Growing up teachers was always presented as infallible people who were perfect at everything and expected their students to be. This was an impossible goal to achieve and made them a person whom I could not reach out to. In my mind, it always seemed, as though how could I reach out to this teacher, they have never experienced the same thing that I am going through. Because of this experience, I have made a commitment to make teaching transparent. I let students know about the struggles that I have and how I learn how to cope with them. All my students know that I have learning disabilities that interfere with particular parts of my life. For instance, yesterday we were discussing the evolution of whales and I was reading a segment that had scientific names for the ancestors. Before I started to say the words, I warned the class about my struggle with pronunciation due to my learning disability and to understand that it is a life long goal in science to pronounce science words correctly. By having this conversation before tacking difficult reading and vocabulary, the students were more comfortable to try and pronounce the words in front of the class.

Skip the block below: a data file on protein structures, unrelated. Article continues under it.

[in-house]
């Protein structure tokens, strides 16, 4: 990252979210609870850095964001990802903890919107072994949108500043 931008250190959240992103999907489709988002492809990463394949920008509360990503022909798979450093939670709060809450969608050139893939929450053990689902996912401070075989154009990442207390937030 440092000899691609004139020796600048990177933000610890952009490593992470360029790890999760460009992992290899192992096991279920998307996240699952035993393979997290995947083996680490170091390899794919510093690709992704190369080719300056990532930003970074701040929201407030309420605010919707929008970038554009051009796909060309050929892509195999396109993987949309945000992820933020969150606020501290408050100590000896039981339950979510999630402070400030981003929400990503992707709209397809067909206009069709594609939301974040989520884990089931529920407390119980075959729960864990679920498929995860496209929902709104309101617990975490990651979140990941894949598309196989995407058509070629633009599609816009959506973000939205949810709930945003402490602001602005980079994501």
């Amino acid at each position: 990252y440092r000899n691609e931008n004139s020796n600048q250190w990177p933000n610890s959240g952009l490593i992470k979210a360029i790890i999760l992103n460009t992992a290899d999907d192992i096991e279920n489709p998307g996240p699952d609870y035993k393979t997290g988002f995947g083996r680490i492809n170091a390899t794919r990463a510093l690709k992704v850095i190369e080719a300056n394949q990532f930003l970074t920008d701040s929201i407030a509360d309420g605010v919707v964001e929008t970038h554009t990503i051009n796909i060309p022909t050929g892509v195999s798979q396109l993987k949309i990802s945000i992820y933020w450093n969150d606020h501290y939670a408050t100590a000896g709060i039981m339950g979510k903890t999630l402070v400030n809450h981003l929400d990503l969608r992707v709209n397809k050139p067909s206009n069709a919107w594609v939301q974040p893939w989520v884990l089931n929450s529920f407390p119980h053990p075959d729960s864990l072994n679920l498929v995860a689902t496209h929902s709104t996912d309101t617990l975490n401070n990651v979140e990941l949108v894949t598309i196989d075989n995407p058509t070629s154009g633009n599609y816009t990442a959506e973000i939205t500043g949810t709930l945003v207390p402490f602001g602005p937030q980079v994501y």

Technology has facilitated the unbounded expression of life. As an educator, I can document my story using blogs, tweets, photos, videos, and a variety of other methods. Because of my desire to share my story, all this information is available to those who are interested. Although many students have not investigated these options, they are available if a student ever chooses to learn more about me. These options are available not only to my students but to potential employers, co-workers, fellow teacher candidates, potential teacher candidates, parents, friends, family and anyone who desires to listen to my story. My story is documented in a variety of ways to allow for anyone who wants to listen.